The time and place is undefined, but seems to be that of 19th century europe. There is a looming sense of a nation at war with ticker tape parades, gunships passing in formation flight overhead, and guardsmen at every corner. There is a bustling air of militaristic tension. Whilst returning home, Sophie is accosted by a pair of bayonet bearing soldiers. Uncomfortable and unaccustomed to men being forward and lewd, she begins to panic. It's here we are introduced to the main protagonist, an intriguing and overtly flamboyant character, the infamous wizard, Howl. Toying with the military men and making a fool of them, he effortlessly whisks Sophie off her feet and ushers her along the cobbled streets. Howl suddenly realises that he may have involved the girl in his own troubles when they are spotted by some dark and shadowy figures who begin to pursue them. Howl takes flight to escape and carries Sophie to safety.
Spellbound by her incredible experience, Sophie returns to the hat shop, but a mysterious visitor comes calling. The evil Witch of the Waste (Lauren Bacall), who's shadowy servants had informed her of Sophie's exploit's with the wizard Howl that day, casts a spell on Sophie, turning the pretty young girl into a haggard old woman. Sophie discovers that she is unable to speak of this spell, and any attempt she makes to try to convey what has happened to her, turns into unintelligible gibberish. Unable to face her situation, and at a loss for what to do, Grandma Sophie (Jean Simmons) flees the town and makes her way into the wastes. With the help of a friendly Scare Crow she affectionately names Turnip Head, finds refuge in Howl's castle.
Inside the castle, Grandma Sophie is befriended by a cheeky fire demon, Calcifer (Billy Crystal), who runs the castle, and Markl (John Hutcherson), a young boy who helps look after Howl's duties delivering medicine and magic to the townsfolk through a magical door in the castle that can open into 4 different parts of the kingdom. Upon Howl's return, Grandma Sophie poses as the new cleaning lady, hired by Calcifer. The tale begins to descend into a kaleidoscopic riddle of magic, wonder and confused intrigue. We follow Howl around whilst he disappears on mysterious and dangerous quests, whilst Grandma Sophie explores the castle and it's magical properties. What seems to be missing is a strong representation in the narrative of Sophie's desire to return to her youthful self. We catch glimpses of her anger at the Witch of the Waste for casting such a hideous spell on her, but this generally tends to be abated by Sophie tending to the castle's aesthetics, cleaning or sweeping or some such other household duties.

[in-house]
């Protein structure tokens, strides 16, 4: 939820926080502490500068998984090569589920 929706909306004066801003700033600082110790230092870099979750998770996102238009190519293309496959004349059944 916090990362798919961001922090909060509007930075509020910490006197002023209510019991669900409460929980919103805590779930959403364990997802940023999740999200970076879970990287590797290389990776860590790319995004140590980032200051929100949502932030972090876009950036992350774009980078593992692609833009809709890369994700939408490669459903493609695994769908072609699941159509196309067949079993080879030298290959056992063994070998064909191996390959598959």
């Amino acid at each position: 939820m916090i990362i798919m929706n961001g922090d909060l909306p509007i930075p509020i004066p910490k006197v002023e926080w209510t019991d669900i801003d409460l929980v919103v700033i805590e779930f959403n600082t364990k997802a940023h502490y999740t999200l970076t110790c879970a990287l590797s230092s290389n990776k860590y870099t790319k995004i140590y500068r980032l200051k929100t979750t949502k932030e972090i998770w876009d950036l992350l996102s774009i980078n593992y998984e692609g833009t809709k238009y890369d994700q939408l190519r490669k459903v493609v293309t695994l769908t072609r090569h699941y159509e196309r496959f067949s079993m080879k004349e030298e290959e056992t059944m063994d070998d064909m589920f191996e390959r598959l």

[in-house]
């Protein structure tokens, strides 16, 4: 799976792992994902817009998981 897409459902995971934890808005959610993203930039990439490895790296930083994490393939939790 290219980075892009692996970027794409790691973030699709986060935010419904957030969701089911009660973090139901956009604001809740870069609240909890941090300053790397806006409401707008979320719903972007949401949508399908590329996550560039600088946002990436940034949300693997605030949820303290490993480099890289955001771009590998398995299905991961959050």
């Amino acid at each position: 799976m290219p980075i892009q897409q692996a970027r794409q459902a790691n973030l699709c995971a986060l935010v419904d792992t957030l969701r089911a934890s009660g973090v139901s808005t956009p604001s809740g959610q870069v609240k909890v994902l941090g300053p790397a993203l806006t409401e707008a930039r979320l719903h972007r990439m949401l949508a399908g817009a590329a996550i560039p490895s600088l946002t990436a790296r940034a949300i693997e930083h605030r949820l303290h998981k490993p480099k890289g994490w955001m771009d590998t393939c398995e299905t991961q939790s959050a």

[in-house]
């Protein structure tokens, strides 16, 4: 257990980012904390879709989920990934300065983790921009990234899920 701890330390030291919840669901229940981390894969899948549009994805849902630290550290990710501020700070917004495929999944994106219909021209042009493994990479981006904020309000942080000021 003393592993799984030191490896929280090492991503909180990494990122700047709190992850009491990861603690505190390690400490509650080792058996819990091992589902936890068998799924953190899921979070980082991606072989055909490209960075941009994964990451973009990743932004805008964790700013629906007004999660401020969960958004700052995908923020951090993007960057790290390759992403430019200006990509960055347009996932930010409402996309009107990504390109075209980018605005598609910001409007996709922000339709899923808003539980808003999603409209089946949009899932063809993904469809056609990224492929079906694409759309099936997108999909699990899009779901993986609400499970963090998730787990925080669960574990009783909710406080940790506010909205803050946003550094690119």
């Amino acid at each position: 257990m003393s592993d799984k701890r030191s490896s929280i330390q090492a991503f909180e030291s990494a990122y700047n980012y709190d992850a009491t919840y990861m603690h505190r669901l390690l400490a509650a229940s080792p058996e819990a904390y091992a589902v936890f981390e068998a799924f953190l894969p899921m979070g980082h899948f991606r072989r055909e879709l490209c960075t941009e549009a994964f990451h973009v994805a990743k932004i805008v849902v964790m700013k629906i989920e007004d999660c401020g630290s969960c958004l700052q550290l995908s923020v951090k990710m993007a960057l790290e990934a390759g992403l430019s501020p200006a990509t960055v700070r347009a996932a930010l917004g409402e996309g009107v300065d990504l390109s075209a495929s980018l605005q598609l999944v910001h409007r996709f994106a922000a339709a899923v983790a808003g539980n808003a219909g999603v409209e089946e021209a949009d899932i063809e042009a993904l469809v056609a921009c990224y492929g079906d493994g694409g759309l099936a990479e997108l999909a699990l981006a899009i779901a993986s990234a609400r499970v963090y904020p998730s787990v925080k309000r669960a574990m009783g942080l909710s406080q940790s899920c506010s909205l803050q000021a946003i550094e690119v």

Slowly, Grandma Sophie becomes more and more at home with tending to Howl's castle, but when Howl is summoned to the King to lend his sorcery in aid of the Kingdom's war effort, things take a turn for the more dramatic, and Grandma Sophie is pushed to heroic lengths in her bid to save Howl from his dark and tumultuous fate, orchestrated by the King's Sorceress, Madame Suliman (Blythe Danner), whilst simultaneously finding her own motivations in regaining her youth and discovering Howl's origins.
It's this second half of the movie where the narrative becomes increasingly difficult to follow, but it's something that Miyazaki does not apologise for. His intention here is to allow the movie to ebb and flow in a dream-like and fractured way, rather than make the narrative readily available in bite-size chunks, or to adhere to any strict coherency. This is something the movie both suffers for, and benefit's greatly from. The ability to allow yourself to be captivated without needing to know what's going on exactly is something that will be of huge benefit to audiences here. Those that find it more difficult to stay invested because of the non linearity may find that one of the major saving graces over the meandering narrative is the quality of the cel animation. It's use in general is waining, so it's thoroughly refreshing to see such a masterful demonstration of it here.
Performances throughout the movie are impeccable in both Japanese, and the English Language re-dub. Billy Crystal lends a dry new york humorous twist to Calcifer; Bale brings a brooding mystery to Howl with his whispery tones; Lauren Bacall is captivating as the Witch of the Waste, and Jean Simmons delivers an exemplary performance as Grandma Sophie. This all star cast, coupled with the magic of Miyazaki at the helm, means we are treated to an astounding feat of cinematic wonder, marred only by a slightly confusing and disjointed narrative. If you can forgive that, this movie is as rewarding to watch the third time round as it ever was the first time.
Our Review Ethos
To comment on what you've read here, click the Discussion tab and post a reply.